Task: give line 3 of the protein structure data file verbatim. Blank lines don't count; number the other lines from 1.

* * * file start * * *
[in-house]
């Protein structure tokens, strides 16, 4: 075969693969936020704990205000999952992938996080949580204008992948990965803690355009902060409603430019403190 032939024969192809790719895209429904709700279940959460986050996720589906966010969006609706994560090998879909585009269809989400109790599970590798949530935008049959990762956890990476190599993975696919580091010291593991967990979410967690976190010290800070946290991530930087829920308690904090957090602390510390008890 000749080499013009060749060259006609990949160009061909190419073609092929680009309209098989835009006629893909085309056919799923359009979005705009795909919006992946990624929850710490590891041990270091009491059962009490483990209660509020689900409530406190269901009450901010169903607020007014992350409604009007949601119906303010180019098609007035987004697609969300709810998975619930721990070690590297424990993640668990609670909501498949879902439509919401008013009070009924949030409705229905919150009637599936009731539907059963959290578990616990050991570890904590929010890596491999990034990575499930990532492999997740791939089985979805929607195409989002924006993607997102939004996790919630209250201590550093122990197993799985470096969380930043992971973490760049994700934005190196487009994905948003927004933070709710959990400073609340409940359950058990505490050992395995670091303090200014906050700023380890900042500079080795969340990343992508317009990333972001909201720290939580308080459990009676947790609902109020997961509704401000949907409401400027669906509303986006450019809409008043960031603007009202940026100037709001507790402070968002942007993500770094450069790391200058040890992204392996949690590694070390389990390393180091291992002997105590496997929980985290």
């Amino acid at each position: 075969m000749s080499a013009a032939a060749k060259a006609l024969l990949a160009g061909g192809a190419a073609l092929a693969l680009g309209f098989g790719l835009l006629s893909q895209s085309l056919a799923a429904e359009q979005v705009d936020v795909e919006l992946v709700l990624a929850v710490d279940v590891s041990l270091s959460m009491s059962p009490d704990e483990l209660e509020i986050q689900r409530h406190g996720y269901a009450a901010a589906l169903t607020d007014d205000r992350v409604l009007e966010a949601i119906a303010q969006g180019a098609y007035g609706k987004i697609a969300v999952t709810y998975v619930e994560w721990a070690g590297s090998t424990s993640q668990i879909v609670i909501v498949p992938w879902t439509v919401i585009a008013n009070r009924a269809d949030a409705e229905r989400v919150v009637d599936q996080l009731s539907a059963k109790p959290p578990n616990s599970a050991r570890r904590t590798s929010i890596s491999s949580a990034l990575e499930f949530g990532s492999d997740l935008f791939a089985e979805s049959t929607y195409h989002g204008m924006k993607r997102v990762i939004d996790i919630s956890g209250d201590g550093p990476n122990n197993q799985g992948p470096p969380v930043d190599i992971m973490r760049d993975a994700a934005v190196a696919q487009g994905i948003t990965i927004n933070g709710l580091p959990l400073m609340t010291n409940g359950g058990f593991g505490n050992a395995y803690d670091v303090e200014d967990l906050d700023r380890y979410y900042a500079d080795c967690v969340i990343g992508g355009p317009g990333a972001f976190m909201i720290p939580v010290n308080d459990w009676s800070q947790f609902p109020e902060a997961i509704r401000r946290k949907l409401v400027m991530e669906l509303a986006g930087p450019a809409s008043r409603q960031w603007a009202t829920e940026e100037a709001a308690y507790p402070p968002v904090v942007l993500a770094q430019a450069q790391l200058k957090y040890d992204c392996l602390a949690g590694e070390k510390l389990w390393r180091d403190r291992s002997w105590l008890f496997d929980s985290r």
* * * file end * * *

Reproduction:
């Amino acid at each position: 075969m000749s080499a013009a032939a060749k060259a006609l024969l990949a160009g061909g192809a190419a073609l092929a693969l680009g309209f098989g790719l835009l006629s893909q895209s085309l056919a799923a429904e359009q979005v705009d936020v795909e919006l992946v709700l990624a929850v710490d279940v590891s041990l270091s959460m009491s059962p009490d704990e483990l209660e509020i986050q689900r409530h406190g996720y269901a009450a901010a589906l169903t607020d007014d205000r992350v409604l009007e966010a949601i119906a303010q969006g180019a098609y007035g609706k987004i697609a969300v999952t709810y998975v619930e994560w721990a070690g590297s090998t424990s993640q668990i879909v609670i909501v498949p992938w879902t439509v919401i585009a008013n009070r009924a269809d949030a409705e229905r989400v919150v009637d599936q996080l009731s539907a059963k109790p959290p578990n616990s599970a050991r570890r904590t590798s929010i890596s491999s949580a990034l990575e499930f949530g990532s492999d997740l935008f791939a089985e979805s049959t929607y195409h989002g204008m924006k993607r997102v990762i939004d996790i919630s956890g209250d201590g550093p990476n122990n197993q799985g992948p470096p969380v930043d190599i992971m973490r760049d993975a994700a934005v190196a696919q487009g994905i948003t990965i927004n933070g709710l580091p959990l400073m609340t010291n409940g359950g058990f593991g505490n050992a395995y803690d670091v303090e200014d967990l906050d700023r380890y979410y900042a500079d080795c967690v969340i990343g992508g355009p317009g990333a972001f976190m909201i720290p939580v010290n308080d459990w009676s800070q947790f609902p109020e902060a997961i509704r401000r946290k949907l409401v400027m991530e669906l509303a986006g930087p450019a809409s008043r409603q960031w603007a009202t829920e940026e100037a709001a308690y507790p402070p968002v904090v942007l993500a770094q430019a450069q790391l200058k957090y040890d992204c392996l602390a949690g590694e070390k510390l389990w390393r180091d403190r291992s002997w105590l008890f496997d929980s985290r």